Saturday, September 13, 2014

GateHouse: Law enforcement options in domestic violence cases

Matthew T. Mangino
GateHouse Media
September 12, 2014
A video released this week showing football star Ray Rice punching his fiancée, now his wife, in the face and leaving her apparently unconscious on the floor of a hotel elevator has ignited a contentious debate about the proper way to deal with domestic violence in this country.

The Philadelphia Inquirer reported that Rice ended up in a diversion program based on more than a dozen factors, including the victim Jayne Palmer’s wishes and Rice’s criminal history.

The Atlantic County Prosecutor’s Office reviewed the appalling video from inside the elevator before approving Rice for the diversion program.

The 12-month diversion program requires counseling, employment and remaining crime free. “We do try to look at the whole person,” Kathy Boyle, program administrator in Atlantic County, told the Inquirer. “Not just the nature of the offense.”

Domestic violence impacts many more women than even the data portrays. The National Intimate Partner and Sexual Violence Survey: 2010 Summary Report prepared by the National Center for Injury Prevention and Control at the Centers for Disease Control and Prevention found that nearly one in three women in the United States have been slapped, pushed, or shoved by an intimate partner in their lifetime.

Domestic violence accounted for 21 percent of all violent crime from 2003 to 2012, according to the U.S. Department of Justice’s Bureau of Justice Statistics.

Violence against an intimate partner is a deplorable crime. An inordinate amount of domestic crime in never reported to police and not every act of domestic violence reported to authorities is prosecuted. There is research that indicates seeking alternatives to prosecution may not be entirely bad.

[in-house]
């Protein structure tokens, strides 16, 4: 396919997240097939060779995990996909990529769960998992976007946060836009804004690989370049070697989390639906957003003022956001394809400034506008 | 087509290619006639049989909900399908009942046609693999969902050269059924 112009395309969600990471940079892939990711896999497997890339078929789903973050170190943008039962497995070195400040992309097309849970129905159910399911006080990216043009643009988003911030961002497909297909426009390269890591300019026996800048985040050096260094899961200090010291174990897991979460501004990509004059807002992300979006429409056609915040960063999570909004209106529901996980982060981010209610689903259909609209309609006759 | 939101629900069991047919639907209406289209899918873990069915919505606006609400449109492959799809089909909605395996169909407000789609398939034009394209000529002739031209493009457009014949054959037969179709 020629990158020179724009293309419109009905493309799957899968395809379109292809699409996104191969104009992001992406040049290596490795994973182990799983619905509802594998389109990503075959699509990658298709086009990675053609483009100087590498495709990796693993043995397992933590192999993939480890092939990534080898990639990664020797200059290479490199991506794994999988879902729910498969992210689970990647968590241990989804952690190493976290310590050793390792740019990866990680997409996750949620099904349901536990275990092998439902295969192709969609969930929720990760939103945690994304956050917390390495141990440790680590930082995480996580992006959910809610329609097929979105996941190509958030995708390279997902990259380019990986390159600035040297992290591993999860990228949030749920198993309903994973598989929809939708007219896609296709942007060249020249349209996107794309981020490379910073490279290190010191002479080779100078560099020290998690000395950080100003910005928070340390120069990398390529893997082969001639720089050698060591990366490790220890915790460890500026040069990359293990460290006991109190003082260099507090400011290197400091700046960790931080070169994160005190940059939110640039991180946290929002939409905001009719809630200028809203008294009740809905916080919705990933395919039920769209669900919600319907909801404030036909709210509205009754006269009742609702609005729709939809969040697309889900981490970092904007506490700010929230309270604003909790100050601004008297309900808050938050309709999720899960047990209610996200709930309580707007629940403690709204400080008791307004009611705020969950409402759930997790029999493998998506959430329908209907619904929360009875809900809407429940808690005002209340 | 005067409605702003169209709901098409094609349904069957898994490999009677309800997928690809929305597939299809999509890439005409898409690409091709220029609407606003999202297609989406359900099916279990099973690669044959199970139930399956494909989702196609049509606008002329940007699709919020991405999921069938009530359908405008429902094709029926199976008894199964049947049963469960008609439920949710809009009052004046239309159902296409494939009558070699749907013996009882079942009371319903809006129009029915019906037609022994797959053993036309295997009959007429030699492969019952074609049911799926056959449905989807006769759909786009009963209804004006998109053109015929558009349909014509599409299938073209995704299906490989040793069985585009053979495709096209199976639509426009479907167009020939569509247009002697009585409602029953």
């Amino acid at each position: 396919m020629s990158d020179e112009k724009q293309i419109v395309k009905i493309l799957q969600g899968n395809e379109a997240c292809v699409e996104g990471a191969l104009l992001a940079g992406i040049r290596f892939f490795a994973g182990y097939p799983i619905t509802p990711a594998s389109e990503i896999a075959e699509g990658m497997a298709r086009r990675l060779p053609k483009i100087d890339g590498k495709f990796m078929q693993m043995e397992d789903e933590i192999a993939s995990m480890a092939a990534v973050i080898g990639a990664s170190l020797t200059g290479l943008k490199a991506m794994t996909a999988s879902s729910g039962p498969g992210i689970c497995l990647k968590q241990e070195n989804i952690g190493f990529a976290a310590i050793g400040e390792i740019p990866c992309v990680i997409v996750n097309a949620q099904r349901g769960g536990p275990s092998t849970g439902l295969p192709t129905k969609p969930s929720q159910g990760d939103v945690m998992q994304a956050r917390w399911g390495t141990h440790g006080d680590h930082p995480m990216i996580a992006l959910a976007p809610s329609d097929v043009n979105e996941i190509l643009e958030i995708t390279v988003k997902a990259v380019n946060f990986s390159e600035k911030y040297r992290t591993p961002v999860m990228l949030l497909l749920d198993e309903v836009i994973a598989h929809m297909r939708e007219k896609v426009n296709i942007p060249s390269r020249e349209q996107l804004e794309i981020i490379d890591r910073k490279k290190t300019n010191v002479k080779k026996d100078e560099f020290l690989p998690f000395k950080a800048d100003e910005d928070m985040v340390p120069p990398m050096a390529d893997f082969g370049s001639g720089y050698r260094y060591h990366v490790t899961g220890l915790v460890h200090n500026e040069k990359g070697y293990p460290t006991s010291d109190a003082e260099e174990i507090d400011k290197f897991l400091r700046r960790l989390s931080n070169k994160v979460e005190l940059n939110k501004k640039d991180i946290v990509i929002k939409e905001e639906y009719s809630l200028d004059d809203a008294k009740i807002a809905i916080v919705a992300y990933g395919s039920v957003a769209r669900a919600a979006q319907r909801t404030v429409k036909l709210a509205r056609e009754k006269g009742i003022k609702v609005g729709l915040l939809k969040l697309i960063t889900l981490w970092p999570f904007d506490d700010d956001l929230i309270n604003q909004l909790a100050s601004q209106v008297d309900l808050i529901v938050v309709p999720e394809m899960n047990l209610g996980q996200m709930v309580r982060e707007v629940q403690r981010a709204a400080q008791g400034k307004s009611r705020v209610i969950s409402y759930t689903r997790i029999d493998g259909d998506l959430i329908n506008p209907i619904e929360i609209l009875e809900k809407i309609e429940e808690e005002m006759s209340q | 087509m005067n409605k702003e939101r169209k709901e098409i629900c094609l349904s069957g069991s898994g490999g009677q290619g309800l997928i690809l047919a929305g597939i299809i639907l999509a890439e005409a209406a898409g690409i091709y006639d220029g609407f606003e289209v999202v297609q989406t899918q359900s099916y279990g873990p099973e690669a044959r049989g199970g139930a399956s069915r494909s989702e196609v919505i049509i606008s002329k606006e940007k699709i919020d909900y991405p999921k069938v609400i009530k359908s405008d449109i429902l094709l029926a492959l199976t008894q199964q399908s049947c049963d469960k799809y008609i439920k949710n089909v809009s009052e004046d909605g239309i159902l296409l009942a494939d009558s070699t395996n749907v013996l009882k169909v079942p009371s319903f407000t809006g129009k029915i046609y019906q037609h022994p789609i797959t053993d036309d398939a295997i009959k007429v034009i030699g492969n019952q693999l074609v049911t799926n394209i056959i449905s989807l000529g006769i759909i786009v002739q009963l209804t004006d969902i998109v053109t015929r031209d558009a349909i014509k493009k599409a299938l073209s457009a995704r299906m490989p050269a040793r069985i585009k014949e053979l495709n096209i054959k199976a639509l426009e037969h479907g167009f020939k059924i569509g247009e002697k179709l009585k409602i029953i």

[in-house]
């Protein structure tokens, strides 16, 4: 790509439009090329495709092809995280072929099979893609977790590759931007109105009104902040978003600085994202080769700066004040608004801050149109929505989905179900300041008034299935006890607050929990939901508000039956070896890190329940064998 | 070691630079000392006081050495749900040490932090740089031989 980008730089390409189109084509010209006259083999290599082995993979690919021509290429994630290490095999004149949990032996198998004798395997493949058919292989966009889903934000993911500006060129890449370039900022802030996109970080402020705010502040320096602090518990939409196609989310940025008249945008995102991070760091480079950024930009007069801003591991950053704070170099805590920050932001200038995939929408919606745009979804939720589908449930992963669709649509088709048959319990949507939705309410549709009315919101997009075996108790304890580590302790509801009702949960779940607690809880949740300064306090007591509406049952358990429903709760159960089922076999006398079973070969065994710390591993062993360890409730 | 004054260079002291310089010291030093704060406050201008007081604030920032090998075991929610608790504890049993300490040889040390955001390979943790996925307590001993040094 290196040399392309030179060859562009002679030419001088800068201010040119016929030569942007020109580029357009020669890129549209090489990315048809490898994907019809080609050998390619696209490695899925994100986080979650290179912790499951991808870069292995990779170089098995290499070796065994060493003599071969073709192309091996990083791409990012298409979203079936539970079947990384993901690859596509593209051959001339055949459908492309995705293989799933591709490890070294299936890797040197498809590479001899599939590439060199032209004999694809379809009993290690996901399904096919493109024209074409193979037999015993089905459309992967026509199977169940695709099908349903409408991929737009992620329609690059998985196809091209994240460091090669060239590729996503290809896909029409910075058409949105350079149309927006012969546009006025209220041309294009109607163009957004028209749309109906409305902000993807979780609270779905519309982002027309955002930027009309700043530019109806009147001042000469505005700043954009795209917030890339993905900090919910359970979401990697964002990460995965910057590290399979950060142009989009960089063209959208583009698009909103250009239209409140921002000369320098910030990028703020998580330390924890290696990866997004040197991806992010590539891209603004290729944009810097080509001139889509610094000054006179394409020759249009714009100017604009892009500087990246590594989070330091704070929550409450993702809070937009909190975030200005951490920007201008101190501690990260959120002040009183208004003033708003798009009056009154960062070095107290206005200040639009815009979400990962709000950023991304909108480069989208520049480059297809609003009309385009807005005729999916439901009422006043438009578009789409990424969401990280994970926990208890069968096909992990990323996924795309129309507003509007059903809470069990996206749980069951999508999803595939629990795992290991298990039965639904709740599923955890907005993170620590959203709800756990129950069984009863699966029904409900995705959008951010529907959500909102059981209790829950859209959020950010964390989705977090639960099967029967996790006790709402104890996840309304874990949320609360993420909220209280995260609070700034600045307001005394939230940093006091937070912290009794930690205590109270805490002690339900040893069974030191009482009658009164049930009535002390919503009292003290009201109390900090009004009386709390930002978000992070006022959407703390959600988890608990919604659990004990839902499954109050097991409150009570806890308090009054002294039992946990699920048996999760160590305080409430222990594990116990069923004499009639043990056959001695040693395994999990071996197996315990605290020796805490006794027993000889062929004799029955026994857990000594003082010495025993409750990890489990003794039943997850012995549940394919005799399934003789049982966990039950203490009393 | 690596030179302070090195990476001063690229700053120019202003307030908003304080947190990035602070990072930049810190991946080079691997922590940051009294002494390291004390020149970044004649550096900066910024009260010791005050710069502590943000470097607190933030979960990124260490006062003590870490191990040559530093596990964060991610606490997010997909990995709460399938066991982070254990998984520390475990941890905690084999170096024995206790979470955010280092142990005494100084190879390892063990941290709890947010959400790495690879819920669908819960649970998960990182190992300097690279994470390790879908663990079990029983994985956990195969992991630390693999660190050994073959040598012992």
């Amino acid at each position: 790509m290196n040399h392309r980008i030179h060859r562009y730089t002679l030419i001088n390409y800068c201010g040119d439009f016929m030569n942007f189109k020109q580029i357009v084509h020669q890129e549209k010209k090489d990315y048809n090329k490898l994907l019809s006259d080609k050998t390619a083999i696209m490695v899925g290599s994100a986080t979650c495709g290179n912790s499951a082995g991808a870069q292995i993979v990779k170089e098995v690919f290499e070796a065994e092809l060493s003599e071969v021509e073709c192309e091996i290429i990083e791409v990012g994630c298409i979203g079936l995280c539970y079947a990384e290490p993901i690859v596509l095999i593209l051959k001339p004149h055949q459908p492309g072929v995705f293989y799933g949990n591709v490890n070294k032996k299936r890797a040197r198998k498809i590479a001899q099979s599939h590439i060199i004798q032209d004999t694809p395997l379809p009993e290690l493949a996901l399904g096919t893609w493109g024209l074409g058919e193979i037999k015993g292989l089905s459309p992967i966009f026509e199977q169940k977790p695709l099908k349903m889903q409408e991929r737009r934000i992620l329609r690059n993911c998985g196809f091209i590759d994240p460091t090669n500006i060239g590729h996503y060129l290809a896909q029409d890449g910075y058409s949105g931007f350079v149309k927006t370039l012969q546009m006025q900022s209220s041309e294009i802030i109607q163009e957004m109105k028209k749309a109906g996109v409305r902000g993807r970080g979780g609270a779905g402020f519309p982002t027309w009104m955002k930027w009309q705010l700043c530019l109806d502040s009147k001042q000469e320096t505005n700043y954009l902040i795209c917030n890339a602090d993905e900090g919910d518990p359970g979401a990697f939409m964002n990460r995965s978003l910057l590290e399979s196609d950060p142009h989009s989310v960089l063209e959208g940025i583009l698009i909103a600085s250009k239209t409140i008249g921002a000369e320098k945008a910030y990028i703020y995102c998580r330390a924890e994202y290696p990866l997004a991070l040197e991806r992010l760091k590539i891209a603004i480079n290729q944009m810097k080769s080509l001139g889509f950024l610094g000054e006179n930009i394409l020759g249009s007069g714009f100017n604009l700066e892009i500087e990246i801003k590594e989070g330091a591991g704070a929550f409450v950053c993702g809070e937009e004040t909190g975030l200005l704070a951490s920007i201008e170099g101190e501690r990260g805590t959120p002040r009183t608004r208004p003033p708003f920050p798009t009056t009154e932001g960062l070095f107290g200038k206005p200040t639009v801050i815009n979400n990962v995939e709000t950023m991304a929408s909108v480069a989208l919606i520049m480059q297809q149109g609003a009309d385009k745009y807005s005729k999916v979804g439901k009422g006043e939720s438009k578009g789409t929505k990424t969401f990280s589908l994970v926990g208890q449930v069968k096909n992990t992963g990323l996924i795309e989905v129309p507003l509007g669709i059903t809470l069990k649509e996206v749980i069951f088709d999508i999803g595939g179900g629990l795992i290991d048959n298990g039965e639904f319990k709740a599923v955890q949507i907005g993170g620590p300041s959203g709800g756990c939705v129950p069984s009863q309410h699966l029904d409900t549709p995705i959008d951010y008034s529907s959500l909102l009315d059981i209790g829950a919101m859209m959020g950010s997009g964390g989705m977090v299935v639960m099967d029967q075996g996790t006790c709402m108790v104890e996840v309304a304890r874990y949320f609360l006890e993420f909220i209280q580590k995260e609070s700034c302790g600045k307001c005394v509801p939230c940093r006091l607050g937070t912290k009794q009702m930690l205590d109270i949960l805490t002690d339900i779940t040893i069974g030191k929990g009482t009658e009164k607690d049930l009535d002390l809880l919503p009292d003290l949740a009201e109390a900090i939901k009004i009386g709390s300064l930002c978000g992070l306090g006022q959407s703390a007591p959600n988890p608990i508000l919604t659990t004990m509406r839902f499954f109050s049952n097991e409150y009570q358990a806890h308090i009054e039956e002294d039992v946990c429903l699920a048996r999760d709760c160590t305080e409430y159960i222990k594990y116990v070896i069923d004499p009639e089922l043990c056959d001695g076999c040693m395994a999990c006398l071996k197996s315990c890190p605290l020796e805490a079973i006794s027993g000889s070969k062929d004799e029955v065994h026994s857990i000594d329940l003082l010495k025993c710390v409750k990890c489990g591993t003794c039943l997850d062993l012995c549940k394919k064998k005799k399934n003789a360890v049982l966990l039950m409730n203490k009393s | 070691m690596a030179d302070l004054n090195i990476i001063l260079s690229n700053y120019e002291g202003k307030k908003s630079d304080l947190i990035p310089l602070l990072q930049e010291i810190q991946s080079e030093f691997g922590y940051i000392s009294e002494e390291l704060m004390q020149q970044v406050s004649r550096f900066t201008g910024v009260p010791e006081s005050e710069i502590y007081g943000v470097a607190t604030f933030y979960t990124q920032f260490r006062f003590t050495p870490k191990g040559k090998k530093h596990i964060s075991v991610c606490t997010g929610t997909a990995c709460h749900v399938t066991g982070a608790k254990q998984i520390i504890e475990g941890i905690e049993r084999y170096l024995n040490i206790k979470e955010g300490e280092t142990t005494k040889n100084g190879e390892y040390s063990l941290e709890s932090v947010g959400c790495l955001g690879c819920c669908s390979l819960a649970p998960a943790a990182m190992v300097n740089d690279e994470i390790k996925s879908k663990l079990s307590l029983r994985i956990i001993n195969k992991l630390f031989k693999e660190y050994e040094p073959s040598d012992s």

A recent study following up on a 1980s report about mandatory domestic violence arrest policies in Milwaukee — increased death rates of domestic violence victims from arresting vs. warning suspects in the Milwaukee Domestic Violence Experiment — found increased death rates among victims when suspects were arrested, rather than merely warned, by police.

“The foundational question being begged by this research is an important and understudied one: Is the criminal justice system the best societal response to non-felonious domestic assault?” Milwaukee Police Chief Edward Flynn asked when the report was released.

Rice’s attack on Palmer was a felonious act. He was charged with aggravated assault. However, the new research is worth a look. There are options available to law enforcement in domestic violence cases other than prosecution.

The new research was undertaken by the same primary researcher, Lawrence W. Sherman, a University of Maryland professor and director of Cambridge University’s Police Executive Program. Sherman suggested at a recent conference that “criminal penalties have enormous side effects. They do not always deter crime, and they may increase crime.” He went on to say, “We should get away from a one-size-fits-all policy.”

Researchers highlighted the findings that victims were 64 percent more likely to have died of all causes, such as heart disease, cancer or other illness, if their partner was arrested rather than warned, according to the Milwaukee Journal Sentinel.

Flynn said that more research is needed to provide law enforcement with better guidance on the effectiveness of arrests versus other tactics, such as referring alleged abusers to social services, reported The Crime Report. He noted that of 81 domestic violence homicides in Milwaukee in the last eight years, suspects in 61 of them had prior arrest records. Flynn refrained from concluding that the arrests somehow provoked the killings and therefore those arrests should not have been made.

“The impact of seeing a partner arrested could create a traumatic event for the victim, one that raises their risk of death,” concluded the report.

Matthew T. Mangino is of counsel with Luxenberg, Garbett, Kelly & George P.C. His book “The Executioner’s Toll, 2010” was recently released by McFarland Publishing. You can reach him at www.mattmangino.com and follow him on Twitter at @MatthewTMangino.
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1 comment:

Beau Hoffman said...

While I agree that considering research and a one-size-fits-all policy is rarely a good idea, I can't even begin to comprehend how Rice will not serve a single day behind bars with the video proof. That infuriates me. I don't think that the justice system got anywhere close to justice.

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